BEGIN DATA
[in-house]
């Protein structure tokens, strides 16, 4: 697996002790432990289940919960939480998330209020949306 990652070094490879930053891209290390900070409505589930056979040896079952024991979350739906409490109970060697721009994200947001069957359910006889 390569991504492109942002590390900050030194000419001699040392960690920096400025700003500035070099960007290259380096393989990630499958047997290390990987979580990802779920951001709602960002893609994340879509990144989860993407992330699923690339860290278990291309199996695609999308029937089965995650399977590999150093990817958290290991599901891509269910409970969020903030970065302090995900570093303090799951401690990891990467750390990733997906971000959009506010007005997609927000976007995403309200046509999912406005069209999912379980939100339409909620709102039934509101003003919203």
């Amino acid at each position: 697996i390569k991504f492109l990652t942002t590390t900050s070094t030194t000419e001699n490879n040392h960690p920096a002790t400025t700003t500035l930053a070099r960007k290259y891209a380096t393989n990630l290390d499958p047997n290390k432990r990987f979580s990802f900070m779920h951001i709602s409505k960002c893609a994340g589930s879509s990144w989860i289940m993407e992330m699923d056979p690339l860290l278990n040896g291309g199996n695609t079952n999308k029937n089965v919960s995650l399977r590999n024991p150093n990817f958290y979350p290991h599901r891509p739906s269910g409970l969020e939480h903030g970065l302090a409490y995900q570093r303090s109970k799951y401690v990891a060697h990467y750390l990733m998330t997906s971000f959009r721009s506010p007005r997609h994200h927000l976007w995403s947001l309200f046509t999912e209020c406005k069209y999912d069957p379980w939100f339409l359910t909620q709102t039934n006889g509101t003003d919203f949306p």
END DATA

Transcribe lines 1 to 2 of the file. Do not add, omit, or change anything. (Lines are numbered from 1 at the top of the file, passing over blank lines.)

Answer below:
[in-house]
């Protein structure tokens, strides 16, 4: 697996002790432990289940919960939480998330209020949306 990652070094490879930053891209290390900070409505589930056979040896079952024991979350739906409490109970060697721009994200947001069957359910006889 390569991504492109942002590390900050030194000419001699040392960690920096400025700003500035070099960007290259380096393989990630499958047997290390990987979580990802779920951001709602960002893609994340879509990144989860993407992330699923690339860290278990291309199996695609999308029937089965995650399977590999150093990817958290290991599901891509269910409970969020903030970065302090995900570093303090799951401690990891990467750390990733997906971000959009506010007005997609927000976007995403309200046509999912406005069209999912379980939100339409909620709102039934509101003003919203």